Today’s Wonder of the Day was inspired by hakeim. hakeim Wonders, “What was the Gettysburg Address?” Thanks for WONDERing with us, hakeim!

The teacher walked to the chalkboard and wrote “The Gettysburg Address" in large letters. She then turned to the class and said, “Johnny, do you know Lincoln's Gettysburg Address?"

Johnny turned pale. With a gulp, he slowly stammered, “No, ma'am. I thought Lincoln lived in Washington!"

OK, so that's an old joke, but we like it! The Gettysburg Address the teacher was referring to is one of the most famous speeches in all of American history. Delivered by President Abraham Lincoln on November 19, 1863, the Gettysburg Address was only 272 words and lasted a mere two minutes. Yet it lives on to this day as a powerful example of Lincoln's way with words.

More than four months after Union soldiers defeated their Confederate counterparts at the Battle of Gettysburg in Pennsylvania, the Soldiers' National Cemetery where the dead from that great and decisive battle were buried was dedicated. Several people were invited to speak at the dedication ceremony.

After a two-hour speech about the significance of the Battle of Gettysburg by Edward Everett, a former U.S. Senator and Secretary of State, President Lincoln stood and addressed the crowd of 15,000 people. The beginning words of the Gettysburg Address have been memorized by countless people since they were first spoken: “Four score and seven years ago our fathers brought forth on this continent, a new nation, conceived in Liberty, and dedicated to the proposition that all men are created equal."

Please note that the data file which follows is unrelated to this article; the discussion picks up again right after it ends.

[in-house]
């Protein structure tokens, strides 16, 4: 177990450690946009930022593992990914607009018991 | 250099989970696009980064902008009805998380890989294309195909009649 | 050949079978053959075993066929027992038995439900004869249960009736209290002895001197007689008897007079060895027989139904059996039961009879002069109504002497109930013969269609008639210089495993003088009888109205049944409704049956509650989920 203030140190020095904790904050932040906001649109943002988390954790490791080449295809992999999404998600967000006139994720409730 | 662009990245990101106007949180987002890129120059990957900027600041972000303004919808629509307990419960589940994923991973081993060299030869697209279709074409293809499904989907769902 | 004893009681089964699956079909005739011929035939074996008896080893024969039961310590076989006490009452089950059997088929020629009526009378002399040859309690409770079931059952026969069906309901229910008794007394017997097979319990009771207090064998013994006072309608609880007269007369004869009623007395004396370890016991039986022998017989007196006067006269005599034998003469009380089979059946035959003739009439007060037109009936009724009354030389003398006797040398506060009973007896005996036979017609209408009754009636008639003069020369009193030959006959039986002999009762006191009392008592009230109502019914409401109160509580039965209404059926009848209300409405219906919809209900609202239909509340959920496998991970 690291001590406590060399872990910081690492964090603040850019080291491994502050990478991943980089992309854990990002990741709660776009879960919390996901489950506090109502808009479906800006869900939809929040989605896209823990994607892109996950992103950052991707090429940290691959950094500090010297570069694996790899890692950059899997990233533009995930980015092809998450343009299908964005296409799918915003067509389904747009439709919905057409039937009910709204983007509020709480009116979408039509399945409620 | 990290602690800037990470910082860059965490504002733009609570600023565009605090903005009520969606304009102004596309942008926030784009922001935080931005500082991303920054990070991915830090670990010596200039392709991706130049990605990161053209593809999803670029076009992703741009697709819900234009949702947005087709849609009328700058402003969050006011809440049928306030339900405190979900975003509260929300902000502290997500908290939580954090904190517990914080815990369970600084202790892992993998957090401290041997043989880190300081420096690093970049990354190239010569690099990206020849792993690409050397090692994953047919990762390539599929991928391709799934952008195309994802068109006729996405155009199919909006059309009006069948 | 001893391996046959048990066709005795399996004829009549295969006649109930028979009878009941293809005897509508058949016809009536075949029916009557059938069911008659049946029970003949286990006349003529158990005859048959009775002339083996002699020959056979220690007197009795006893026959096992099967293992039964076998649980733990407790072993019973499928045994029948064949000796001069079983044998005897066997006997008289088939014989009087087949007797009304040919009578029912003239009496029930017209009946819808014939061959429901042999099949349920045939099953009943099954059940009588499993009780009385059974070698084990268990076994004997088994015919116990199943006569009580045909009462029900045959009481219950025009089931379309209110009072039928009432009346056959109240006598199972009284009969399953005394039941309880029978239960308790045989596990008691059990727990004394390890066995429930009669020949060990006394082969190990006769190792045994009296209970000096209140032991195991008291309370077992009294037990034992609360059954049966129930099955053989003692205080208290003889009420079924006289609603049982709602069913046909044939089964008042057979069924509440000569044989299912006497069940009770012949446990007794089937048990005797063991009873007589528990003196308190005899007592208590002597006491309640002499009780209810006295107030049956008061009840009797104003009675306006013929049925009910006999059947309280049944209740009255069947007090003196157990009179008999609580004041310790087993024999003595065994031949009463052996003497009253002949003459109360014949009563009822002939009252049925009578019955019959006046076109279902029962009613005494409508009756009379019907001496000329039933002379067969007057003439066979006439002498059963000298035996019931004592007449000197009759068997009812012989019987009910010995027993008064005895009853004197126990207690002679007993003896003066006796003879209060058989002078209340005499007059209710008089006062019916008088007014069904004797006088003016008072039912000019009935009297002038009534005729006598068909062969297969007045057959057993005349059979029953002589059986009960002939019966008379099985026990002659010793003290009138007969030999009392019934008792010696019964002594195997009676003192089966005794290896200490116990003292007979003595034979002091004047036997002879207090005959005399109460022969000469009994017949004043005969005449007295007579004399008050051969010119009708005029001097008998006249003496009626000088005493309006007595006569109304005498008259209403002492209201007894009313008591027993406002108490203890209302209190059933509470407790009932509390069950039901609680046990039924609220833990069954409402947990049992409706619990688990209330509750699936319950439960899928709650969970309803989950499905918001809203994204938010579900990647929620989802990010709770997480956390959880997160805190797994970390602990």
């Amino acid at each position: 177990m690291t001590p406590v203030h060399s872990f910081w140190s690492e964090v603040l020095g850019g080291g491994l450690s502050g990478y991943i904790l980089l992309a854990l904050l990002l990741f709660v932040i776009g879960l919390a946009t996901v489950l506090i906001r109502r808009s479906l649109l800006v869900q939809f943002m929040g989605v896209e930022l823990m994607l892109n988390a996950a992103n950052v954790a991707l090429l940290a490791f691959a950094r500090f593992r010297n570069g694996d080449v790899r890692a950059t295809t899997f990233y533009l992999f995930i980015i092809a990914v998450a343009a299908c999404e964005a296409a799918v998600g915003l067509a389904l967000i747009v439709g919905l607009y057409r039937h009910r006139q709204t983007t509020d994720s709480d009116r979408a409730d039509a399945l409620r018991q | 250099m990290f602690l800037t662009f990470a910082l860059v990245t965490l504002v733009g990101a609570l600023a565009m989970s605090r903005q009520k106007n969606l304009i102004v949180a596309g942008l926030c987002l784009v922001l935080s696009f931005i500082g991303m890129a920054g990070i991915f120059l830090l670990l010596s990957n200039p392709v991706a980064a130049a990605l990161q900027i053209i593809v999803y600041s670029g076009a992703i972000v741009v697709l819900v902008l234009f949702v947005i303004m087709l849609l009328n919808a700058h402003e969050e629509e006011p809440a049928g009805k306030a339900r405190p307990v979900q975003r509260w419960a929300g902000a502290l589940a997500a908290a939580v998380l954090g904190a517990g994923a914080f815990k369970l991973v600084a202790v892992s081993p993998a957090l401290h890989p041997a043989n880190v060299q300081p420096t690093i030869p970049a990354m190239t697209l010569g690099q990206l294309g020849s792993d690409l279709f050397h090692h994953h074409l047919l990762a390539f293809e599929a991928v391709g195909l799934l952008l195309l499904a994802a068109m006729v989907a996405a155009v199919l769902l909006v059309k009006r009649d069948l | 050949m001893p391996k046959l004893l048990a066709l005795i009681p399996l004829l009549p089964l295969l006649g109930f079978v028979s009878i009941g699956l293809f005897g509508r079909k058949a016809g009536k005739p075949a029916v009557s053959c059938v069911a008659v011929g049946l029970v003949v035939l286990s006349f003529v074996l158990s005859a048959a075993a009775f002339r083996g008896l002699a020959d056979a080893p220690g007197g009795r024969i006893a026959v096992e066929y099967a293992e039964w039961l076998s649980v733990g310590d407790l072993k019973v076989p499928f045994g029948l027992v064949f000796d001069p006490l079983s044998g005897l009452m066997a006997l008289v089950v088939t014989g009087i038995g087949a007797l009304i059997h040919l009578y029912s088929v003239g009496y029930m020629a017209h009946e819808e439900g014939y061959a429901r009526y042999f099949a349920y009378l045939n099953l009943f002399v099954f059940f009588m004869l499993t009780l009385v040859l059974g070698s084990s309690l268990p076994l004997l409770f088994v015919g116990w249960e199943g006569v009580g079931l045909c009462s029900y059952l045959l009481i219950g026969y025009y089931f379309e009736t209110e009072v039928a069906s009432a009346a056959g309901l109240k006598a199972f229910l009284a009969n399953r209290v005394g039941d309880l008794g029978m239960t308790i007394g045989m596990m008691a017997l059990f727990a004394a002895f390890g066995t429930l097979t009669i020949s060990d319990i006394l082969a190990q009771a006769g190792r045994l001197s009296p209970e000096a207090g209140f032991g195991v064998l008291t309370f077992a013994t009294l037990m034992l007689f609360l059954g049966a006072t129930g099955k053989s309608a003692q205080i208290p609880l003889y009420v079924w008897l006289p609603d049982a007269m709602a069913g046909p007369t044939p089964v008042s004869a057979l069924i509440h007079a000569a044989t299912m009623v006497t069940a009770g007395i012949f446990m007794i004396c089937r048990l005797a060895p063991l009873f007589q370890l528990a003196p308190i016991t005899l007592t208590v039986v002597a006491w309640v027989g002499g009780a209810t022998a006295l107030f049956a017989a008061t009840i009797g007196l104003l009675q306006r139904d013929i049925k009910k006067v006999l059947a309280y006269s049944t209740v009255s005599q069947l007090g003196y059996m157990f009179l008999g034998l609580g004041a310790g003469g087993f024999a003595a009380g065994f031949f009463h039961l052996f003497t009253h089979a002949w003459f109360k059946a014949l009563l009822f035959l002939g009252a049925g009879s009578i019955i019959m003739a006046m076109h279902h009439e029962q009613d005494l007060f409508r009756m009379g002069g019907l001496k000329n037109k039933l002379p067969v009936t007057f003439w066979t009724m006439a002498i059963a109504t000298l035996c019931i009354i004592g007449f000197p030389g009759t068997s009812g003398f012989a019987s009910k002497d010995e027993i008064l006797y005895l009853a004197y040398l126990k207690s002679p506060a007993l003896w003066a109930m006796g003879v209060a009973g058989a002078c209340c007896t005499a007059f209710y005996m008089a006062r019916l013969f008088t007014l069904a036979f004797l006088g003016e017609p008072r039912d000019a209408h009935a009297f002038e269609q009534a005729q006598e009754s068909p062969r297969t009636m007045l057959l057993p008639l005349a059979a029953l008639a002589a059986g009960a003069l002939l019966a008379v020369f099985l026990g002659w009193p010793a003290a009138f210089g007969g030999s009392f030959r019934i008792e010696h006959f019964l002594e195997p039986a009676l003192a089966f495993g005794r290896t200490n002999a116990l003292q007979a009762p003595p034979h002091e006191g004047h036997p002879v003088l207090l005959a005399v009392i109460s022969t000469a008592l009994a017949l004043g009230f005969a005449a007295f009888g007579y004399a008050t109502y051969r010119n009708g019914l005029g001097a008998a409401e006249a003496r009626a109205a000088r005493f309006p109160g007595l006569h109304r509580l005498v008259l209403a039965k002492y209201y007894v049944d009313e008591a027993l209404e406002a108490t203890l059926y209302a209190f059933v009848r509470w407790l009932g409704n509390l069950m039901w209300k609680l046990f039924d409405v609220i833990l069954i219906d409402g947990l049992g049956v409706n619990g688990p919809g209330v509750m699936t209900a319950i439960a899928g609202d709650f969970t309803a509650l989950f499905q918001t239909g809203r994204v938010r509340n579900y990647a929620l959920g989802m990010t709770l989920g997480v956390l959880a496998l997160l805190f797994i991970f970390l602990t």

In only two minutes, Lincoln brought to mind the principles first set forth in the Declaration of Independence. In addition to acknowledging the sacrifices made by the soldiers who perished in the Battle of Gettysburg, Lincoln redefined the Civil War as more than just a struggle to preserve the Union: it was also a struggle for the principle of human equality.

This was a radical idea at the time. White slave owners had long pointed to the fact that the Constitution did not prohibit slavery. Instead of pointing to the Constitution, however, Lincoln pointed to the Declaration of Independence as the true measure of the Founding Fathers' intent that the new nation was “dedicated to the proposition that all men are created equal."

Lincoln also urged his listeners to “resolve that these dead shall not have died in vain — that this nation, under God, shall have a new birth of freedom — and that government of the people, by the people, for the people, shall not perish from the Earth." Ironically, Lincoln also modestly noted that, “[t]he world will little note, nor long remember what we say here."

To the contrary, Lincoln's words at Gettysburg live on as arguably the speech most often quoted and memorized by students and scholars alike. In the words of Senator Charles Sumner, Lincoln “was mistaken. The world at once noted what he said, and will never cease to remember it."

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